“When I speak Dutch, it feels like I’m a different person.” I was doing a language exchange with Teresa. She wanted to learn Dutch, and I wanted to learn Romanian. We did one hour Dutch, and afterwards one hour Romanian. Teresa visited me for the first time, and she felt very frustrated.
She wanted to share her feelings and thoughts, but the words didn’t come up as fast as she wanted, and some of them didn’t come up at all. “Normally I’m a very spontaneous girl,” she said, “and now I’m very slow and hesitant. That is not me! I’m not like that!”
More frustration with learning Dutch
Something similar happened about five years ago at one of the popular language MeetUps of Dave Rochejagu. As a native speaker I had a table with intermediate students. We were going through the headlines of the newspapers and we stumbled upon an article about the economical crisis. We started to talk about money, unemployment and whether the economic system needed to change or not. All in Dutch of course.
Mitchell, an American guy, obviously knew a lot about economy and desperately wanted to share this with us. He got completely agitated when he couldn’t express himself and started speaking English. I stopped him there. ‘No English please.’ It was time to evaluate what was really going on.
Are you a different person when you’re speaking a different language?
This is an interesting question. Who is ‘you’? What is a ‘person’? I’d like to organise a meeting on this topic. My position would be: “Yes, you are a different person when speaking in a different language. So what?”
You could also argue that you’re still the same person, but that you are showing a different side of yourself. Instead of showing a guy with revolutionary insights about economics, Mitchell showed us a guy who is not afraid to step out of his comfort zone to learn something new. He could have been proud of that, instead of choosing for frustration. Not everyone has the nerve to learn Dutch.
There are thousands of people who are over a decade in Holland, and who still cannot speak any Dutch. They might argue that it really doesn’t matter, because everyone in the Netherlands speaks English: this shows how little they know about how language and culture are interlaced.
You’ll never get the feel of the country if you don’t speak the language.
from frustration to motivation
As a human being you want to learn. That is good. You are following the movement of the ever expanding consciousness. The learning process implies though that there is a (perceived) gap on where you are and where you want to be.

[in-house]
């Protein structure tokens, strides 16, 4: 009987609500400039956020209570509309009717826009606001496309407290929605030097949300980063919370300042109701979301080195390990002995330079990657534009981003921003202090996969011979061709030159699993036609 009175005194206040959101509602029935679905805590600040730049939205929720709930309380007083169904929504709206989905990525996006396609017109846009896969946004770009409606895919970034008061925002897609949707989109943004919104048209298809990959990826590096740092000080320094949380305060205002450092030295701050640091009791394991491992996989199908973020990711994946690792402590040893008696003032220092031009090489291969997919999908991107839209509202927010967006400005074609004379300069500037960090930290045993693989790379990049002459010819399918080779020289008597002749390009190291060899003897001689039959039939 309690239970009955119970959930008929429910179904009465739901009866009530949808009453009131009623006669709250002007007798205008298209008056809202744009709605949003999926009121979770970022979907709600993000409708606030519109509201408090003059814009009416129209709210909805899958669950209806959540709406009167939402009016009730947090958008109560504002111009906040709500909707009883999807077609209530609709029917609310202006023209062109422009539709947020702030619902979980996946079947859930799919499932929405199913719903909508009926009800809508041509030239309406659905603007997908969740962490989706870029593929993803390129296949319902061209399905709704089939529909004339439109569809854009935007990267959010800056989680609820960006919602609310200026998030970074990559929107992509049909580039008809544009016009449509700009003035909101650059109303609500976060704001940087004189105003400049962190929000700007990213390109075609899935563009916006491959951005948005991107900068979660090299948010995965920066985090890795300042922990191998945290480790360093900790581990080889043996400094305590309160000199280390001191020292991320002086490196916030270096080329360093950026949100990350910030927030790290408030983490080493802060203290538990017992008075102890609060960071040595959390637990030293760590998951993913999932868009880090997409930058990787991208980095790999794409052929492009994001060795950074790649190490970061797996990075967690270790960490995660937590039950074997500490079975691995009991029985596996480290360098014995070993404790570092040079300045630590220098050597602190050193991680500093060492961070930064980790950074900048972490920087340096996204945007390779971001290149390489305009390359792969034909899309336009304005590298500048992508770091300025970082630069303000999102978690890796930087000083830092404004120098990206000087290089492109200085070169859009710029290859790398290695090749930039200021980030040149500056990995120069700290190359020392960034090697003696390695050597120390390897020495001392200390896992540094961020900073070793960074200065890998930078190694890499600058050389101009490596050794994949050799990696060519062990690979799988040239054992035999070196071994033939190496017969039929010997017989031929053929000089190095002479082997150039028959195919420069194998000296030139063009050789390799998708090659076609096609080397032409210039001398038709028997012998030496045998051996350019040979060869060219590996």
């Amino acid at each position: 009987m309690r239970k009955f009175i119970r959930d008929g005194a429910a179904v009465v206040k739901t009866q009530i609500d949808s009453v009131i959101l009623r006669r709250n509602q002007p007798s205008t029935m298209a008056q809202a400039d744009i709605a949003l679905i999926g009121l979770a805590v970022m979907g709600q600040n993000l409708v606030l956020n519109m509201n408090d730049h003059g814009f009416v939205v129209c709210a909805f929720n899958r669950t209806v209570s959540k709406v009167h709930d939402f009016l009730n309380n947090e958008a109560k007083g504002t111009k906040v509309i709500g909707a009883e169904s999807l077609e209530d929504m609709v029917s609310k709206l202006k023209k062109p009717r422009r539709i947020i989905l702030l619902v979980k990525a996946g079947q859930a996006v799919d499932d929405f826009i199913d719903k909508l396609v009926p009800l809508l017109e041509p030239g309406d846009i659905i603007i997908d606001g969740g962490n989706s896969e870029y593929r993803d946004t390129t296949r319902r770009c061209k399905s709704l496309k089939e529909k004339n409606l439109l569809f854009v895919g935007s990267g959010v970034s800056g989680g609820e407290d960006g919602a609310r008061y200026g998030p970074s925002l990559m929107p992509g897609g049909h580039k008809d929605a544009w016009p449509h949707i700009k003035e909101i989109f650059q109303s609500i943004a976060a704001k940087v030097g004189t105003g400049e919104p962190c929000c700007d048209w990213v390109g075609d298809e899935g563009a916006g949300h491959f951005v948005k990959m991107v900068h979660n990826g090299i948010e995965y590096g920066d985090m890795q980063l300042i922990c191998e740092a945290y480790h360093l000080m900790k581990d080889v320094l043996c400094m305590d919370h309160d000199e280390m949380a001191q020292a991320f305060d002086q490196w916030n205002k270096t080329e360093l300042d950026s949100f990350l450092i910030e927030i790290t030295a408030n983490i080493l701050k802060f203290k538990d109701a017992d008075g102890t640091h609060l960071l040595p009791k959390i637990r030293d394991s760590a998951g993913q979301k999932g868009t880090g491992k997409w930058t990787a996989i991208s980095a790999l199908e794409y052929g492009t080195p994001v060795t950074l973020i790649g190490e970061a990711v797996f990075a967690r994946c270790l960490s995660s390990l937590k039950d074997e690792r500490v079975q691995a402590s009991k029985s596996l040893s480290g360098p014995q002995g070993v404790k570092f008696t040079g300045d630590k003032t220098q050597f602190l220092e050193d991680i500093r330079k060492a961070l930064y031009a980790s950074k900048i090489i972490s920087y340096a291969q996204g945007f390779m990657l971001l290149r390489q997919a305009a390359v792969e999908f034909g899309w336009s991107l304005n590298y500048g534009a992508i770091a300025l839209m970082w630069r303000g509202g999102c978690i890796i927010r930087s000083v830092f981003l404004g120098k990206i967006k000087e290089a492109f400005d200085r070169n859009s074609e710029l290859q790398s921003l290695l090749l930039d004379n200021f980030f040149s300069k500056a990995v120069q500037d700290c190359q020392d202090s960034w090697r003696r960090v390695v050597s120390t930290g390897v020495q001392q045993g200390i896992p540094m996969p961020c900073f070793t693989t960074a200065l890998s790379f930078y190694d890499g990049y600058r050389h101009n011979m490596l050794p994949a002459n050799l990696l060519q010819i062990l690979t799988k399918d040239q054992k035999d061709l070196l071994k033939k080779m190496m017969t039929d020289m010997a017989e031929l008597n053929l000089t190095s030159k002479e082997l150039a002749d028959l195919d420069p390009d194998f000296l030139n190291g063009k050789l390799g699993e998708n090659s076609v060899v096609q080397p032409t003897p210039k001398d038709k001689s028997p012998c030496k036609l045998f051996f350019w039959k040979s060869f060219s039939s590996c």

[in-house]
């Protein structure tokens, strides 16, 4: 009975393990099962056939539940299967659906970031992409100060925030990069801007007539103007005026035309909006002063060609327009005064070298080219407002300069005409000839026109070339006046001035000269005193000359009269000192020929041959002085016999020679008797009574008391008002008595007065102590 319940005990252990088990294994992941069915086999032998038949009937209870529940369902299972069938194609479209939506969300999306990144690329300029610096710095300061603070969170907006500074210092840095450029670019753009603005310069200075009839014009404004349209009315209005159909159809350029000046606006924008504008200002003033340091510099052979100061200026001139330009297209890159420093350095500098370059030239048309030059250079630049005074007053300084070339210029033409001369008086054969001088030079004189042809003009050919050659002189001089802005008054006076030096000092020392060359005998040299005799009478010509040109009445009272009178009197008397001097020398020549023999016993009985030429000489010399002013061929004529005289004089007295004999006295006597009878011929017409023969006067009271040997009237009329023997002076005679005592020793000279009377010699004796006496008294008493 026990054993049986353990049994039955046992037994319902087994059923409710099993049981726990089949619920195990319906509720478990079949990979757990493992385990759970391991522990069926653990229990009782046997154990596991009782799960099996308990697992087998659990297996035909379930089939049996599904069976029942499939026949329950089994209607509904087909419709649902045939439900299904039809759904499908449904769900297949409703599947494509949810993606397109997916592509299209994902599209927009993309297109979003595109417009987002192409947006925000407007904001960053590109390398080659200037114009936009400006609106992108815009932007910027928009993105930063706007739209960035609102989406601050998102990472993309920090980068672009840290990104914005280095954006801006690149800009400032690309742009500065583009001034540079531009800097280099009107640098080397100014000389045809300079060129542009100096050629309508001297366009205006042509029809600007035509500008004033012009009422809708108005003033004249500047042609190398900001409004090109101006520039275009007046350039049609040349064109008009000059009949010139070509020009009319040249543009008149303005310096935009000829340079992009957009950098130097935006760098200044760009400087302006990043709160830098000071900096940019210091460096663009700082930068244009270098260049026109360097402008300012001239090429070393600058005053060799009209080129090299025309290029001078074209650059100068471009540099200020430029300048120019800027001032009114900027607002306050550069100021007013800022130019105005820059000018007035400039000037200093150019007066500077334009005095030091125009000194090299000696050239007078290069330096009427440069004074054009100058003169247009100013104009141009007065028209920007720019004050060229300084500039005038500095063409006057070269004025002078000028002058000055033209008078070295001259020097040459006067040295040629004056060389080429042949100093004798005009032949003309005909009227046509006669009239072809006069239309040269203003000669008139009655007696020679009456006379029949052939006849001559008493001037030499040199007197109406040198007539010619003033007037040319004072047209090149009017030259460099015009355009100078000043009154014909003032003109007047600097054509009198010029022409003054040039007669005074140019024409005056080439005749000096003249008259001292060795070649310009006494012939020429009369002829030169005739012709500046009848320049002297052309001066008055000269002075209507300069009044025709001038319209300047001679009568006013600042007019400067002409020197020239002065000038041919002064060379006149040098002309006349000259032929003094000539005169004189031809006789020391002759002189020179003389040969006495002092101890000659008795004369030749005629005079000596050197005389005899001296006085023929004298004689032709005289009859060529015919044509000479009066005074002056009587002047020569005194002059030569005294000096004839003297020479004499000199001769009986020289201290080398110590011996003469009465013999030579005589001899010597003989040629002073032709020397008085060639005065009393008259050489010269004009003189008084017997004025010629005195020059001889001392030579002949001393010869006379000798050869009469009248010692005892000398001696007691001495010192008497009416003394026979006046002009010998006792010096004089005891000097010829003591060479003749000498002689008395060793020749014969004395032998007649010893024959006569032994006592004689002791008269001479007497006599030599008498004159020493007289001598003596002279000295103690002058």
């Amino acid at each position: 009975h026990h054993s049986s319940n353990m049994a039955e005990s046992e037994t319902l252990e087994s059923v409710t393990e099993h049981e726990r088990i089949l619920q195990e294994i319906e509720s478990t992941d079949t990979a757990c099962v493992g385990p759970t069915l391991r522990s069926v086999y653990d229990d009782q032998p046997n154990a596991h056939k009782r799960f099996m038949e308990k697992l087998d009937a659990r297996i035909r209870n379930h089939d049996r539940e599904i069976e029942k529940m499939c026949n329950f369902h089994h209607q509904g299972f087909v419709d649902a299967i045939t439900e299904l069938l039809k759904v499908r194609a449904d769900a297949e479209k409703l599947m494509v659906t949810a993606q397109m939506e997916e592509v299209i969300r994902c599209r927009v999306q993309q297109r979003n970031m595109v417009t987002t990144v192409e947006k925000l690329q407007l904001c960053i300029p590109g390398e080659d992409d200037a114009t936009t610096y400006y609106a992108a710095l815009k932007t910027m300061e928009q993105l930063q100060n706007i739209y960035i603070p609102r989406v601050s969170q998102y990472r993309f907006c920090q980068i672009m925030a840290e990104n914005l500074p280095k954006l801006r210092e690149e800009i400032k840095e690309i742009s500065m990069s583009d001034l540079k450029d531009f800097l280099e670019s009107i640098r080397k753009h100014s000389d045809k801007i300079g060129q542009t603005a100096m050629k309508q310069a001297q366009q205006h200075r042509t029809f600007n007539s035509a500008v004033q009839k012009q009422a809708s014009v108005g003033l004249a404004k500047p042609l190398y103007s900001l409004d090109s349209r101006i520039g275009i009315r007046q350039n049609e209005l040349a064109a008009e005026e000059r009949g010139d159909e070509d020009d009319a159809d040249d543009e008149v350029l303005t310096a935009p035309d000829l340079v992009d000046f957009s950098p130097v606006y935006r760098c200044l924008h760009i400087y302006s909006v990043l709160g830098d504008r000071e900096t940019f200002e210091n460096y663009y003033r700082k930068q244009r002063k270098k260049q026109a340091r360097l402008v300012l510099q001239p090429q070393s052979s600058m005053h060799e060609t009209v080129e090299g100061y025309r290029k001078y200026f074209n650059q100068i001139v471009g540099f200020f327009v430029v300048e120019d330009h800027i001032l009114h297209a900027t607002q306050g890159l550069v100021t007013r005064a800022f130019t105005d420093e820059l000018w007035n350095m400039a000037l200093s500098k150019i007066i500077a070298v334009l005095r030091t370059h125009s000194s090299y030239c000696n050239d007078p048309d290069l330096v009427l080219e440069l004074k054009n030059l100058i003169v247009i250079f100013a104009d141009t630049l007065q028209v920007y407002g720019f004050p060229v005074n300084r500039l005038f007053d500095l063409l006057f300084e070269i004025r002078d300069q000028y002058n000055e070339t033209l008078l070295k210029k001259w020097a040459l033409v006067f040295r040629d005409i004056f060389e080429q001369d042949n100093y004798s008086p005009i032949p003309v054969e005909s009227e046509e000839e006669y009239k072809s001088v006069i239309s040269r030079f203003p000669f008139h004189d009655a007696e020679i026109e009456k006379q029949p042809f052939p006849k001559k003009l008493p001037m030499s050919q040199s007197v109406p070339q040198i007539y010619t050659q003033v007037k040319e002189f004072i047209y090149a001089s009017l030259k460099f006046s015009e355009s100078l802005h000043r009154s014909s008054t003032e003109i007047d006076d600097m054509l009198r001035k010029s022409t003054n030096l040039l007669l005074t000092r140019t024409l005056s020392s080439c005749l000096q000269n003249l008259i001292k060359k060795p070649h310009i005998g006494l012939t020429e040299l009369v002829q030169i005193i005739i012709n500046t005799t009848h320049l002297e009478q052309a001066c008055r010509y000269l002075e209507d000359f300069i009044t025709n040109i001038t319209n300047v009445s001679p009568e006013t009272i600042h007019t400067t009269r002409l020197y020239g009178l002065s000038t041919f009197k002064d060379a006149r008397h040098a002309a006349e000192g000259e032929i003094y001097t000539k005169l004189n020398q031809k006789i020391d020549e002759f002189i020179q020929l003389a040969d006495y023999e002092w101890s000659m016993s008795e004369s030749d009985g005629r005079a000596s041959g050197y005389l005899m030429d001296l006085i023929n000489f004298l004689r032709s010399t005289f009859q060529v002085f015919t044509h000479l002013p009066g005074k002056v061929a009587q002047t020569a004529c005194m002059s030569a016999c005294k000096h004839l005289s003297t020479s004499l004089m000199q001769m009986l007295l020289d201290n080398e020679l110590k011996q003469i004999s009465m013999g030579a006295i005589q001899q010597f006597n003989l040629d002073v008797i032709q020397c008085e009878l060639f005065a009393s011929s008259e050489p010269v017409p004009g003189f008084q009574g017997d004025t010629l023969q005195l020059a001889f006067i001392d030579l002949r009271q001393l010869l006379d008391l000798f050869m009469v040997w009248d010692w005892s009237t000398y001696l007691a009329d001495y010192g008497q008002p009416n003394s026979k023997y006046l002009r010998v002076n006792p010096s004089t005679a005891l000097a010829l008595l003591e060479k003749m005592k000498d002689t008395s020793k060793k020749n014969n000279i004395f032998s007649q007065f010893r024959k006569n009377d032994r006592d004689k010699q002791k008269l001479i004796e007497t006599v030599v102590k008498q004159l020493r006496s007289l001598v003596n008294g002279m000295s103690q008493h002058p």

How can we ease this discomfort?
Accept that you will make many mistakes when you start speaking Dutch. This is part of the process. Please stop brainwashing yourself with the idea that Dutch is a difficult language. It isn’t. It is normal that it takes time and effort to learn a new language.
Guard the balance between control and letting go. Control is where you study your grammar and learn new words. You need some concentration and discipline for this. Letting go is where you passively immerse in the language by listening to rhythm and intonation, so you can imitate sounds and sentences. Highly educated people often value control much more than surrender. Don’t make this mistake.
Listen to a Dutch podcast without trying to understand what it’s about. Just let yourself go in the flow of sound and pace. You’ll find some good and enjoyable Dutch speakers on BNR (Business News Radio).
The right emotions keep you motivated. Sometimes you’ll feel bad about your (lack of) progress. That’s human. You want to grow. This emotion is not very helpful, though. It holds you back and doesn’t motivate you. Choose a positive emotion instead. Feel proud of yourself that you’re doing it. Be happy, that you had a chat with a neighbour. Give yourself a pat on the back for your effort: you deserve to feel good about learning Dutch.
Feel like having some conversation? Check out my private classes online.